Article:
Mentoring Month Proclamation
Today, during Full Council, this year’s first joint Mayoral and Council Proclamation was presented recognizing January as Mentoring Month. I sponsored this proclamation and asked Mayor Mike McGinn and Councilmember Licata to join me. The proclamation calls upon public officials, businesses, public and private agencies, religious and community leaders, educators, and all Seattleites to support mentoring and give young people in our community the gift of time and friendship through mentoring programs.
Mentoring programs depend on volunteer mentors. I believe mentors can play a powerful role in a child’s life. When mentors care, they can help reduce youth violence and give a young person the hope to lead a healthy and productive life. This proclamation raises the awareness of the importance of mentoring. Our City must make the city-wide call to recruit individuals and create an ecosystem that produces better students, better people, and a better community.
Unprecedented Youth Violence Forum. I was proud to take part in a Seattle Channel, CityClub and Town Hall sponsored Youth Violence Forum on Tuesday, November 10. C.R. Douglas, Seattle Channel’s public affairs host, moderated the lively panel discussion which included youth who have been impacted by violence first-hand. A short video was shown where I interviewed youth in the community who were very close to the issue of violence on the streets. “I was joined by Seattle Youth Violence Prevention Initiative (SYVPI) Director Mariko Lockhart, Police Assistant Chief Jim Pugel, Urban League SYVPI Program Coordinator Jamila Taylor, Royal Alley-Barnes, Seattle Parks and Recreation, Cleveland High School students Maraunjanique “Mook” Smallwood and Janisha “Boug” Sparks, a member of the Seattle Police Department gang unit, and Tony McCane, a former boxer, gang member and now community activist.”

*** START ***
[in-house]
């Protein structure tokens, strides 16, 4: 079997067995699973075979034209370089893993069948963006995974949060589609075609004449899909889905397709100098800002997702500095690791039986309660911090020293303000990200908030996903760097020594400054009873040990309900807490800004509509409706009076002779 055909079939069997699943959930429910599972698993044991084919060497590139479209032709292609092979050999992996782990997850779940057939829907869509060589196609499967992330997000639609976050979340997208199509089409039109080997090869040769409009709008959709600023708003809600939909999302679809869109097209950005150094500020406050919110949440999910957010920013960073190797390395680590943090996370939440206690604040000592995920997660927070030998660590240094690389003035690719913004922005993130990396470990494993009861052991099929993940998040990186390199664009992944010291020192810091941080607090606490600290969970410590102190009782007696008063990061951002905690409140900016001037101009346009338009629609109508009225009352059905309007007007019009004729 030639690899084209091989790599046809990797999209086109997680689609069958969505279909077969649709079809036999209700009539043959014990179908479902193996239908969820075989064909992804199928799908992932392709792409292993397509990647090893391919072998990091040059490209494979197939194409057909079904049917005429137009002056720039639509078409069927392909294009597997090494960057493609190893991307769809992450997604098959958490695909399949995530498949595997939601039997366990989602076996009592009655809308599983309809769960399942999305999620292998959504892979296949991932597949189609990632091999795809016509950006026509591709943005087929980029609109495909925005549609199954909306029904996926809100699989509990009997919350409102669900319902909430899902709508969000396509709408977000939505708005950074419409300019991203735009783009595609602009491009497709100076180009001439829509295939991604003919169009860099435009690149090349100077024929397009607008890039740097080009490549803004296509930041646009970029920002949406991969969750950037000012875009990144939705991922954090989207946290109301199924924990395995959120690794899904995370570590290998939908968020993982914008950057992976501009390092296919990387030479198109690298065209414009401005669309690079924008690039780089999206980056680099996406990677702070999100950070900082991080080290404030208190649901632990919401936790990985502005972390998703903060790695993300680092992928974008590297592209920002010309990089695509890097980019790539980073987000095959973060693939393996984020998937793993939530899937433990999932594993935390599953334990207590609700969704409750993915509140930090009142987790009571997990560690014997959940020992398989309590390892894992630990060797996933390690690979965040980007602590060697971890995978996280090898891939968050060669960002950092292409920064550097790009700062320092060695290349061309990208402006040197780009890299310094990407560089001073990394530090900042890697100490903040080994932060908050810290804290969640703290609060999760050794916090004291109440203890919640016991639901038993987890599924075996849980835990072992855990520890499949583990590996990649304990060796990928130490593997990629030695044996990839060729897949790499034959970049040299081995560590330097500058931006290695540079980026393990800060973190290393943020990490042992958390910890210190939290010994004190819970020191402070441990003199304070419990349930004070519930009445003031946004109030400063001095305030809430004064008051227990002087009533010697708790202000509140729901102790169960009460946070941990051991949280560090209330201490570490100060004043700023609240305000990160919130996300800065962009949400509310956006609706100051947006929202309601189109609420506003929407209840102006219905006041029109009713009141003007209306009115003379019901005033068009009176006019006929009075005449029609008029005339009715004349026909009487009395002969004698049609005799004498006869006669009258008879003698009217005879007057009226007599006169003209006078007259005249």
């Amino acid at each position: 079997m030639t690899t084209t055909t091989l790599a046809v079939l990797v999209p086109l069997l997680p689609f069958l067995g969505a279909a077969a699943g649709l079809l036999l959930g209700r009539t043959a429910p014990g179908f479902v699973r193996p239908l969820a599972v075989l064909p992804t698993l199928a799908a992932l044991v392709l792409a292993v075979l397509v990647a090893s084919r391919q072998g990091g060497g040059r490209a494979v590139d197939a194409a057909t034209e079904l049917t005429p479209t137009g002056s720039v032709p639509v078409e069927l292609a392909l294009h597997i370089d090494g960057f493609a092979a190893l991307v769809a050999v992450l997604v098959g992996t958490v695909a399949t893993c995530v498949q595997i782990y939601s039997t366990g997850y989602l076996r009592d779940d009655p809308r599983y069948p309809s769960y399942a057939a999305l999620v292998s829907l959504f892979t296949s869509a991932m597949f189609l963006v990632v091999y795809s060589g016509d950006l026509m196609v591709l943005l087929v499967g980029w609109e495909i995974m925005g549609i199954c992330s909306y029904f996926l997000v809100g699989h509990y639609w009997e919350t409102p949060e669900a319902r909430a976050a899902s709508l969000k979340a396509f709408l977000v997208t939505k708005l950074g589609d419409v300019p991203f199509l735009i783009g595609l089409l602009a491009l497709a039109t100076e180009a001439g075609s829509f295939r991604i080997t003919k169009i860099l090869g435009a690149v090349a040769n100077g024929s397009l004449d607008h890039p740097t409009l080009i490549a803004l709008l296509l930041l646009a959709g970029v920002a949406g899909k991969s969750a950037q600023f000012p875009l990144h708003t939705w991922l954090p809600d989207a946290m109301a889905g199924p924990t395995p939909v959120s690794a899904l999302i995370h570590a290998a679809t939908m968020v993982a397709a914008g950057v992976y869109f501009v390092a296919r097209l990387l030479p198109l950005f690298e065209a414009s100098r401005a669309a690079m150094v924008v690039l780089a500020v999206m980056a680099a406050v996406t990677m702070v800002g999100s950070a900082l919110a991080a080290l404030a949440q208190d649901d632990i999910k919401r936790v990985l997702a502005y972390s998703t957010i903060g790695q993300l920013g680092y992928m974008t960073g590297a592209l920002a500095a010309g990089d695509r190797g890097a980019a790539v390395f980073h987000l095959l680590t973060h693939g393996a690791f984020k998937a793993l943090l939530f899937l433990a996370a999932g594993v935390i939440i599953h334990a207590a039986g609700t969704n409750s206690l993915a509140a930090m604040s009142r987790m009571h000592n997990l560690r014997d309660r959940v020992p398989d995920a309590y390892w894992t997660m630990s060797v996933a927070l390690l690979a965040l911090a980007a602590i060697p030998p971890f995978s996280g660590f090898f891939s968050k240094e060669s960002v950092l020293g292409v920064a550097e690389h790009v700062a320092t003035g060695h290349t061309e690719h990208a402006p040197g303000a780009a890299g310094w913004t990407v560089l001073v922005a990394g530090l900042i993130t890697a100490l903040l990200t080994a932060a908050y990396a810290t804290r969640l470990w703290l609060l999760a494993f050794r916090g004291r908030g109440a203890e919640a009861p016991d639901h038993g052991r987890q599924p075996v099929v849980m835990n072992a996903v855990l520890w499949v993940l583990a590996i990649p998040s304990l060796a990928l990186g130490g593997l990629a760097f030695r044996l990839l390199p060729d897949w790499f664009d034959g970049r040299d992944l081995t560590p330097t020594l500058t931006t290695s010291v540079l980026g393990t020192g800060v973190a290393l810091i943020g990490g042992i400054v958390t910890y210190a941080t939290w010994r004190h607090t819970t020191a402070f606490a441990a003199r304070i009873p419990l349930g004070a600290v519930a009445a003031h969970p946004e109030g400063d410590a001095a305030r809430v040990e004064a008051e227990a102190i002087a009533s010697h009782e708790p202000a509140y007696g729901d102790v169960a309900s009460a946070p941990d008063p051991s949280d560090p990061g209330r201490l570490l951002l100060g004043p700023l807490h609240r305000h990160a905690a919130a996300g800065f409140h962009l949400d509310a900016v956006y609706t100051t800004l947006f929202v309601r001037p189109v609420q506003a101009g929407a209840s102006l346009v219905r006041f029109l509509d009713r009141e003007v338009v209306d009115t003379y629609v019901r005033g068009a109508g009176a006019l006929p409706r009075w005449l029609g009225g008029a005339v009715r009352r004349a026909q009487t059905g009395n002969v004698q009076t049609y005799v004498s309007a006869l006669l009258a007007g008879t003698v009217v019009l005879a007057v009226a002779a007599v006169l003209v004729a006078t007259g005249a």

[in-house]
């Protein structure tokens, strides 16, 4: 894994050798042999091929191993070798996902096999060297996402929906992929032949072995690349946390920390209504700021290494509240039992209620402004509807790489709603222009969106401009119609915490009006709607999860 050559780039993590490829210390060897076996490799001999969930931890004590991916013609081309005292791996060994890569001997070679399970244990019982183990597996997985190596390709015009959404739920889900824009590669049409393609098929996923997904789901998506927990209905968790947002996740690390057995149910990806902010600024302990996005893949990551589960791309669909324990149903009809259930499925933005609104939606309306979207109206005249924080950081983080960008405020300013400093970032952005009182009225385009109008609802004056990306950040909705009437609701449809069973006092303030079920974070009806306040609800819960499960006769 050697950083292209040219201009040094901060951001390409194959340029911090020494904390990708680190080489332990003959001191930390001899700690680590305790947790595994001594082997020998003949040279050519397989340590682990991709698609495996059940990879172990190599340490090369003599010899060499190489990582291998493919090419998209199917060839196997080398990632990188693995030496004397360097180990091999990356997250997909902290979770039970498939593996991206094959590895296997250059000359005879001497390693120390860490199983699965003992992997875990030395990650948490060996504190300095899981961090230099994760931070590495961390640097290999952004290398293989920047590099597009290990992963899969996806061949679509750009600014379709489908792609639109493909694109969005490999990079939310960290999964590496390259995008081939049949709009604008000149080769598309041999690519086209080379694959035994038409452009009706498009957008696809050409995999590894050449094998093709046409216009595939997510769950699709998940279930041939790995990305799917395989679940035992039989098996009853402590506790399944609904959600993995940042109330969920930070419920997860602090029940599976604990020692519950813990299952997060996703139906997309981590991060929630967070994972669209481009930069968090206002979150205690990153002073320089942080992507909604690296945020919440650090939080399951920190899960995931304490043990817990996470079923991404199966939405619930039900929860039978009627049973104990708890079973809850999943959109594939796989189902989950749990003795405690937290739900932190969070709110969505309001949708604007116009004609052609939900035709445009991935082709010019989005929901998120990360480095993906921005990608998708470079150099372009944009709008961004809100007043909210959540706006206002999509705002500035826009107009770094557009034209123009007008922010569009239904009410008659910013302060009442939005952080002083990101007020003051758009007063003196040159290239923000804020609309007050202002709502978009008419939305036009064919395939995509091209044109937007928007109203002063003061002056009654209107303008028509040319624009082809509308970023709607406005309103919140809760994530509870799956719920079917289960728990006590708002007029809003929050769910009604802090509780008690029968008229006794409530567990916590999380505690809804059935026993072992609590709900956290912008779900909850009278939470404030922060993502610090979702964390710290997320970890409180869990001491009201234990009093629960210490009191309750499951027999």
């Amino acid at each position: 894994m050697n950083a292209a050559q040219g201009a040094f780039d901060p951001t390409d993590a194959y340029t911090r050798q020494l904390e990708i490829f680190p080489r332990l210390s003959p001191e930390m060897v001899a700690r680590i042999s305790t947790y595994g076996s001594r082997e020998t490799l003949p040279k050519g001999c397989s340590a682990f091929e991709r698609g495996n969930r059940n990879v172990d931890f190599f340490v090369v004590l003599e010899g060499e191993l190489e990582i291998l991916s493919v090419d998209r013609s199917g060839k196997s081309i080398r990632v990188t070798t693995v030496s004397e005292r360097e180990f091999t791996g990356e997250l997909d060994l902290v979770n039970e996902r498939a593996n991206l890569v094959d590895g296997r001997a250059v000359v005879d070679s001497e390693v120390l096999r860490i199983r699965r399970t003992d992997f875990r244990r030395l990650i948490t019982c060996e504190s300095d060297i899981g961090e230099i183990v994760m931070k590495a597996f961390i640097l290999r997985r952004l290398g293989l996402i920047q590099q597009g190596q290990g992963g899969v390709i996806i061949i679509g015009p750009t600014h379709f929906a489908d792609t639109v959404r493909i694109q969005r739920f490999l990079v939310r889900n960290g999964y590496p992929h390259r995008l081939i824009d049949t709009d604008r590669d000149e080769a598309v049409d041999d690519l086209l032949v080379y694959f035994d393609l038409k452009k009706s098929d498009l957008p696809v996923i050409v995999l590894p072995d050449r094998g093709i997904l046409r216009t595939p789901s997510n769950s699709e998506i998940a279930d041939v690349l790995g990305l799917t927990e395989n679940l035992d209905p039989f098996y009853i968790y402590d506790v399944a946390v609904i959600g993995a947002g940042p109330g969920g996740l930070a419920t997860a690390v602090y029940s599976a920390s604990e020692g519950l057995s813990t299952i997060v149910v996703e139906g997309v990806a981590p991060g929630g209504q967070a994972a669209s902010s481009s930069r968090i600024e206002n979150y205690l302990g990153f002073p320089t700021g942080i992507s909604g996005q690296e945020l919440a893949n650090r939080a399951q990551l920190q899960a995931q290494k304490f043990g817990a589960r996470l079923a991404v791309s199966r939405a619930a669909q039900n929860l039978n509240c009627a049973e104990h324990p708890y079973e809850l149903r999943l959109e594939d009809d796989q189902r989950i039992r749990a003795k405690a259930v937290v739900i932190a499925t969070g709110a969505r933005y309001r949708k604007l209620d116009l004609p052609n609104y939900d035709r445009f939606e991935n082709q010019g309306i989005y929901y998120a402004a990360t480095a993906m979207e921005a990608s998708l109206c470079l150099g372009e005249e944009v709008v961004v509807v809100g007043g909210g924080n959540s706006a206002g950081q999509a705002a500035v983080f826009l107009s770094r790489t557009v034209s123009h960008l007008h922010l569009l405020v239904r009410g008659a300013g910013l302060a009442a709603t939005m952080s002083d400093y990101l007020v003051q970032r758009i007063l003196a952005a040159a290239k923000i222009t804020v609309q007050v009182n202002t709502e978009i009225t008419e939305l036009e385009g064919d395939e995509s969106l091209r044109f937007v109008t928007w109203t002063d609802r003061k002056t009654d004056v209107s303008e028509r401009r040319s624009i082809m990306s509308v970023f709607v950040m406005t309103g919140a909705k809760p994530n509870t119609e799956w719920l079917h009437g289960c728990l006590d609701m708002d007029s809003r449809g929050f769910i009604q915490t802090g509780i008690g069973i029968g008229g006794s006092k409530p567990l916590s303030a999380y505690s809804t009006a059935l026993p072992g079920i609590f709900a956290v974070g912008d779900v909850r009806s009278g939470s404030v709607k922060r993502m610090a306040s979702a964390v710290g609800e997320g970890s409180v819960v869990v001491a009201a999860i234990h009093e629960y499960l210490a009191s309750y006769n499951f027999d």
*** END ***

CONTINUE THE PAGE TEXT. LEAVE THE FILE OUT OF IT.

Our City’s 2009-2010 budget allocated $8 million of the Youth Violence Prevention Initiative to end the killings and assaults among juveniles, ages 12 to 17. Last year about this time, 5 youth were killed in Seattle. This year, that number is reduced to 0, aside from the tragic killing of 18 year-old Aaron Sullivan.